Most New Yorkers support millionaires’ tax, ‘raise the age,’ free college tuition
“ALBANY — With state leaders racing to finalize a new state budget by the Saturday start of the new fiscal year, a majority of New Yorkers say tax the rich, keep teens out of adult prisons and offer free tuition for some public college students.
According to a new Quinnipiac University poll released Thursday, 56% of those surveyed said the state should extend an expiring tax on millionaires while just 25% wanted to end it.
The sentiment to extend the tax is particularly strong among Democrats and independents, while a plurality of Republicans (38% to 34%) say the tax should be allowed to expire.
Gov. Cuomo has proposed a straight extension of the tax, saying the state needs the billions in revenue it raises to help fund things like middle class tax cuts enacted last year. The Democrat-led Assembly wants to extend and expand the tax while Senate Republicans want to let it expire.
Cuomo’s proposal to provide free college tuition to public college students from families with households with family incomes of up to $125,000 is even more popular, the poll found.
Seven out of every 10 New Yorkers support the plan, while just 26% oppose it, including 54% of Republicans, the poll found.
Cuomo and the Legislature are negotiating a compromise that would also expand the state Tuition Assistance Program that helps not only public college students, but those at private higher education institutions as well.
Another issue under intense negotiations is Cuomo’s plan to raise the age to 18, up from 16, that teens can be tried as a adults.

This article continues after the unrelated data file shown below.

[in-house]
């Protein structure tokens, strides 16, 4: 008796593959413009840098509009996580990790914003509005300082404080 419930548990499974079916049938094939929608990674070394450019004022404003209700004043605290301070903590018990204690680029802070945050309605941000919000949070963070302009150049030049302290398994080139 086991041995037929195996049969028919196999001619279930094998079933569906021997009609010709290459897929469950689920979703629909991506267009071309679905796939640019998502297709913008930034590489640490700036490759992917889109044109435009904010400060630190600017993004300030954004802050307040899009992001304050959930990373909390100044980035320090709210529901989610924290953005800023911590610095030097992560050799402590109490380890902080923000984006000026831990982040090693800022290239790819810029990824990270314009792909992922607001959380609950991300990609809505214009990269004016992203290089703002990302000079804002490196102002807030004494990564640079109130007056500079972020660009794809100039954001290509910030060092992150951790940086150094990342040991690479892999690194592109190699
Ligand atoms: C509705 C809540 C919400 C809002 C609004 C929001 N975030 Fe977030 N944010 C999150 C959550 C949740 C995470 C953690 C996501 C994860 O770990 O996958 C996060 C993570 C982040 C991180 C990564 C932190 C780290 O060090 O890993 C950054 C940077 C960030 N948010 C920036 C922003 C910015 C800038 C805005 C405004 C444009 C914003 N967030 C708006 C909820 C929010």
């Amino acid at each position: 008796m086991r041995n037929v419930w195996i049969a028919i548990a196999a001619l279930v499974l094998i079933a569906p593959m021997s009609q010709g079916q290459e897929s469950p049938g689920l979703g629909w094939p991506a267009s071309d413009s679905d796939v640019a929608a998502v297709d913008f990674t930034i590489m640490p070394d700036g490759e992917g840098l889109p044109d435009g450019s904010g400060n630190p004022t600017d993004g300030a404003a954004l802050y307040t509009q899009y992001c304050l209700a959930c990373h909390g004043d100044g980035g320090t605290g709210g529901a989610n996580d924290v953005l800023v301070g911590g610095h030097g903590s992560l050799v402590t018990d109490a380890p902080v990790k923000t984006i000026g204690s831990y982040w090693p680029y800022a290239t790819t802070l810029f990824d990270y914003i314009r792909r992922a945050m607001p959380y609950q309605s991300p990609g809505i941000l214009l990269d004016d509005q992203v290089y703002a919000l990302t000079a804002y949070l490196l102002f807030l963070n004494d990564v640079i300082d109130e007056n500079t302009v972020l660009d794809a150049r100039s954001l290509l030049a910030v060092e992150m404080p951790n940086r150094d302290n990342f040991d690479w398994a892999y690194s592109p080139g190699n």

The Quinnipiac poll found that 59% of New Yorkers support treating 16- and 17-year-olds as juveniles in the criminal justice system while 29% said they should be charged as adults.
Under the plan being negotiated, youth courts would be created to handle some juvenile cases, while others would go through family court.
“New Yorkers love their children. They don’t want to put them in prison with adults and they want to pay for college for low-income students,” said Maurice Carroll, assistant director of the Quinnipiac University Poll.
Meanwhile, Mayor de Blasio’s bid to continue mayoral control of the city school system has strong support (61%) from New York City residents, but less statewide. New Yorkers across the state support extending the mayoral control law, which expires in June, by just a 45% to 39% margin.
Though Cuomo and the Assembly have proposed extending the law in their budget proposals, the Senate wants to hold off addressing the issue until later in the legislative session.
State government corruption continues to be on the minds of New Yorkers, with 80% of those surveyed by Quinnipiac calling it a very or somewhat serious problem.
The sentiment stretches across all political ideologies and regions of the state.
But just 44% of New Yorkers believe Cuomo and the Legislature will take steps this year to address the problem, while 43% say they will not.
At the same time, 43% of those polled said that they believe Cuomo is part of the ethics problem in Albany, including 68% of Republicans and 51% of independents. Forty-four percent of those surveyed statewide see Cuomo as the solution, including 63% of his fellow Democrats.
Cuomo has proposed a robust set of ethics reforms in his budget plan, but few, if any, are expected to pass. Many government reform advocates have criticized the governor for not pushing the issue hard enough.”